By Marcelle Dibrell
Better think twice about entering a customer’s backyard after dark — especially in Florida. Luckily, Karl Polek’s customer was not a good shot on the evening in question. Although the customer managed to pump 30 rounds from his AR-15, he didn’t hit much other than his own property. Nevertheless, the pool tech did sustain minor injuries as the bullets whizzed by.
It all happened on the evening of June 15. Polek, a 33-year-old pool service technician who was running late on his service rounds, entered the backyard of Bradley and Jana Hocevar.
Security footage from the Hocevars’ home shows the man preparing to clean their pool: He sets out his equipment, makes a few trips to his truck, and appears to be inspecting the pool with his cellphone flashlight. At one point he even appears to wave toward the inside of the house.
At approximately 9 p.m., the husband and wife were watching a movie when Jana heard noises emerging from the pool lanai. Jana, 43, spotted a man she didn’t recognize on the pool deck. She locked the door and told her husband there was an intruder and then called 911.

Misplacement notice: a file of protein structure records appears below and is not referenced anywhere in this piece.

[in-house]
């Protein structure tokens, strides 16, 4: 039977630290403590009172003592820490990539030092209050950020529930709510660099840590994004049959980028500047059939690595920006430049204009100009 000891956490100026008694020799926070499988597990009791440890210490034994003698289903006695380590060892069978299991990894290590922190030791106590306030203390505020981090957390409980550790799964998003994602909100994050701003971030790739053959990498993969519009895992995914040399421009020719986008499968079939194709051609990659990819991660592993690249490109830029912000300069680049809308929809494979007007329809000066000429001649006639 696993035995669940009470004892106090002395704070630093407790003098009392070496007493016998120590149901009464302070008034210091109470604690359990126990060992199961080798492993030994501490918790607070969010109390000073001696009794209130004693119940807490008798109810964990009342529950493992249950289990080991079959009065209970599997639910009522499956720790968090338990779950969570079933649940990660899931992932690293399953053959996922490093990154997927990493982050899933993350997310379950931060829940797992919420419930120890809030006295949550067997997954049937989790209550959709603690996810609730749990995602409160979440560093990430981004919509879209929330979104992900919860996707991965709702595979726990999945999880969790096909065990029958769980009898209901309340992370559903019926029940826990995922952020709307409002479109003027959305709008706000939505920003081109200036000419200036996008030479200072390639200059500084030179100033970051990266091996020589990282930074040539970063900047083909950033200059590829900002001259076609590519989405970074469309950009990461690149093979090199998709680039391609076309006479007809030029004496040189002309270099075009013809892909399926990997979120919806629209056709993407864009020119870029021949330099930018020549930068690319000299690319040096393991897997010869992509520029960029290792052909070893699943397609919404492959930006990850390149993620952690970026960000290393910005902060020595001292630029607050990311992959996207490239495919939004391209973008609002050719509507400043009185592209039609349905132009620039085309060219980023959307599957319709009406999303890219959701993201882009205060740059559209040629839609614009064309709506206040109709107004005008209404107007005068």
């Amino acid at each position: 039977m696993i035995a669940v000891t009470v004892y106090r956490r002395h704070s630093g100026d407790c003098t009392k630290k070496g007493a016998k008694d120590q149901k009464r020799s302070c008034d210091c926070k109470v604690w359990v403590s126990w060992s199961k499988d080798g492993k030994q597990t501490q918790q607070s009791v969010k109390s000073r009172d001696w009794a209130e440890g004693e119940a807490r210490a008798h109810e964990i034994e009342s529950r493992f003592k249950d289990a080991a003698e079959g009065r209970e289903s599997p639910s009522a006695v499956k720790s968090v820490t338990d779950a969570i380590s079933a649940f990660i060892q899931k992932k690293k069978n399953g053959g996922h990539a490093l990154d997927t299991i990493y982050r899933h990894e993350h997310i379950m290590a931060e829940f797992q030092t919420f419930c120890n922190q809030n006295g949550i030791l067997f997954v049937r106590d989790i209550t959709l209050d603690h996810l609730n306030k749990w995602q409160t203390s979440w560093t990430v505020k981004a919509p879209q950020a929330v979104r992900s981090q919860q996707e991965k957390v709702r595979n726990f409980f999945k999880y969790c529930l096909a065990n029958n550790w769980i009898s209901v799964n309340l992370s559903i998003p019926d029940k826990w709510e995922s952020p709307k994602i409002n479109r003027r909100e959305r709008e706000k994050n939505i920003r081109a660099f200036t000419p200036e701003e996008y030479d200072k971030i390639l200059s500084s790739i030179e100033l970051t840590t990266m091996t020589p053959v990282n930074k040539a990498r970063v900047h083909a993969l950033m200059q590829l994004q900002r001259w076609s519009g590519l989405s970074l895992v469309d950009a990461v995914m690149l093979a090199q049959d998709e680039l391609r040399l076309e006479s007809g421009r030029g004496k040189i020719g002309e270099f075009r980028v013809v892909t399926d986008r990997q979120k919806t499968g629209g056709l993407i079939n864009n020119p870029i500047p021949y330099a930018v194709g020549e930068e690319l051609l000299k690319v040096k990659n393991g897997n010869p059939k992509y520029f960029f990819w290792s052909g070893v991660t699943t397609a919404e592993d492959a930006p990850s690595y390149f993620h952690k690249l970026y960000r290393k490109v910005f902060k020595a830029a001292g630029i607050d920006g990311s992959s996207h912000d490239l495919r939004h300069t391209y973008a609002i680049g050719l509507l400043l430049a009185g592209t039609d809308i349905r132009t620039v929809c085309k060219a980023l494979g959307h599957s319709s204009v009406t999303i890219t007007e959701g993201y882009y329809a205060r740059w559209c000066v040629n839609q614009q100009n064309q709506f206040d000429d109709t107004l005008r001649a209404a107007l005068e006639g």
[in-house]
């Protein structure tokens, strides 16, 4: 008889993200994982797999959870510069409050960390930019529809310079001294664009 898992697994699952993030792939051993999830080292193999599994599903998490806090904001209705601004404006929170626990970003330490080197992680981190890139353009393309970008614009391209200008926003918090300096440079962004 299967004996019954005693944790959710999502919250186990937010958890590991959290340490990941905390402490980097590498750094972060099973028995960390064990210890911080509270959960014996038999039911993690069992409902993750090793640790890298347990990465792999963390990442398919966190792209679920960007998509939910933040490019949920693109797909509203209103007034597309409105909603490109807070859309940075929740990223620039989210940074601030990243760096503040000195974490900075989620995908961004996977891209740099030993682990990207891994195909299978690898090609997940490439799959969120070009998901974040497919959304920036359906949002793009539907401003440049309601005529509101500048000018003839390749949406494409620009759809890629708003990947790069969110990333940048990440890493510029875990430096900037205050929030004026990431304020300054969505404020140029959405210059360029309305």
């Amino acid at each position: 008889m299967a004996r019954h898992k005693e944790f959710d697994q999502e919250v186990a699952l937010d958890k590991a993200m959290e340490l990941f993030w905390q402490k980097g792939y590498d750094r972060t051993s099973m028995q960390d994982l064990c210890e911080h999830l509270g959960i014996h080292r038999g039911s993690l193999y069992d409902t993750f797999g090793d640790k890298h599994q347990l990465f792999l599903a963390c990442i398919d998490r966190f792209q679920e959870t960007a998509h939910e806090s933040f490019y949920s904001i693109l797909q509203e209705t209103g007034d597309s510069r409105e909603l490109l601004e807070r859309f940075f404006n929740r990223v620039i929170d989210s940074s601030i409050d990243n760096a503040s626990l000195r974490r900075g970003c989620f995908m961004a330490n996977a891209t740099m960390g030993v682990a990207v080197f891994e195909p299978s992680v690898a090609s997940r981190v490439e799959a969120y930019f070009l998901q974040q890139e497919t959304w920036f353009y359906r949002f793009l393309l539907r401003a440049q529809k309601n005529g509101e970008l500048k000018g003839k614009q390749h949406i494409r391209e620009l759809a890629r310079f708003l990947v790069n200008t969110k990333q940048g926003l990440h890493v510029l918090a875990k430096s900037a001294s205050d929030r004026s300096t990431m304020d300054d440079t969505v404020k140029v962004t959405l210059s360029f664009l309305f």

Bradley Hocevar, who is a former lieutenant colonel in the Army, removed his AR-15 assault rifle from the bedroom and shouted at the man to leave, but the man continued to approach the door with a flashlight, so Hocevar fired 2 shots at the man through his sliding glass door. Hocevar then opened fire on the man, identified as Karl Polek, through the door, firing a total of 30 rounds in 90 seconds as the man fled the scene.
Hocevar can be heard on the 911 call concerned he might have hurt someone.
“I shot up the whole f—— pool deck,” he shouted. “My God, did I hurt somebody?”
According to Pinellas County Sheriff Bob Gualtieri, Hocevar won’t face criminal charges after opening fire on his pool service technician.
Gualtieri said that the homeowner had a right to fire on someone whom he believed to be an intruder under a Florida self-defense law referred to as “stand your ground.”
In a June 26 press conference, Gualtieri said that the Hocevars acted withing the law.
“This is a classic example of what’s called the castle doctrine, or Florida’s stand-your-ground law,” Gualtieri said to reporters. “Bradley Hocevar was in his home; he was in fear someone was breaking in. I would call [it] lawful but awful. I mean it’s lawful, but it’s an awful set of circumstances.”
Polek, who works for Bay Area Pool Techs, had been servicing the couple’s pool for more than six months; the Hocevar’s have used Bay Area Pool Techs for years.
Officials said Polek normally services the Hocevars’ pool on Thursday or Friday afternoons, but was running late on his appointments.
“ It’s an unfortunate set of circumstances,” Gualtieri said. “We talked to [the] pool guy. In hindsight, he should have probably let them know he was coming at 9 o’clock at night, yet he made no effort to contact them at all.”
Polek was transported to the hospital with minor injuries from glass and shrapnel, the sheriff’s office said.